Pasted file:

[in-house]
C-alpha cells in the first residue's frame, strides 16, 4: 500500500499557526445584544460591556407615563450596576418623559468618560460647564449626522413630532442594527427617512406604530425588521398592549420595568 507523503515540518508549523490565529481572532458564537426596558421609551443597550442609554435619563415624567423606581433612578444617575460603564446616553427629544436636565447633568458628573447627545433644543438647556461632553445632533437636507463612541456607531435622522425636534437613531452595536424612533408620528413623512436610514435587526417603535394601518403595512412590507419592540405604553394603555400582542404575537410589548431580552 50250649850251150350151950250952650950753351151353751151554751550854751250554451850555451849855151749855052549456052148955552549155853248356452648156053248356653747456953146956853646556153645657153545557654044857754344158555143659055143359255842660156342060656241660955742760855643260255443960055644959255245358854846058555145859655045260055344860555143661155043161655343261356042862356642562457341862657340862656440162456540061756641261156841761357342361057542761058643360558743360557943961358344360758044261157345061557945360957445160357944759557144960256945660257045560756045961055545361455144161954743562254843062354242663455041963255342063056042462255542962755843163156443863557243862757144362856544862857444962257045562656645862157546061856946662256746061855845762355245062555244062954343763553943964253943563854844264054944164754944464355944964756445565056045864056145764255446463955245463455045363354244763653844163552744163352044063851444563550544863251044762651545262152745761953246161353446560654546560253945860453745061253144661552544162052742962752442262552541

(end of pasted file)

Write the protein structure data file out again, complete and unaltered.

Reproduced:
[in-house]
C-alpha cells in the first residue's frame, strides 16, 4: 500500500499557526445584544460591556407615563450596576418623559468618560460647564449626522413630532442594527427617512406604530425588521398592549420595568 507523503515540518508549523490565529481572532458564537426596558421609551443597550442609554435619563415624567423606581433612578444617575460603564446616553427629544436636565447633568458628573447627545433644543438647556461632553445632533437636507463612541456607531435622522425636534437613531452595536424612533408620528413623512436610514435587526417603535394601518403595512412590507419592540405604553394603555400582542404575537410589548431580552 50250649850251150350151950250952650950753351151353751151554751550854751250554451850555451849855151749855052549456052148955552549155853248356452648156053248356653747456953146956853646556153645657153545557654044857754344158555143659055143359255842660156342060656241660955742760855643260255443960055644959255245358854846058555145859655045260055344860555143661155043161655343261356042862356642562457341862657340862656440162456540061756641261156841761357342361057542761058643360558743360557943961358344360758044261157345061557945360957445160357944759557144960256945660257045560756045961055545361455144161954743562254843062354242663455041963255342063056042462255542962755843163156443863557243862757144362856544862857444962257045562656645862157546061856946662256746061855845762355245062555244062954343763553943964253943563854844264054944164754944464355944964756445565056045864056145764255446463955245463455045363354244763653844163552744163352044063851444563550544863251044762651545262152745761953246161353446560654546560253945860453745061253144661552544162052742962752442262552541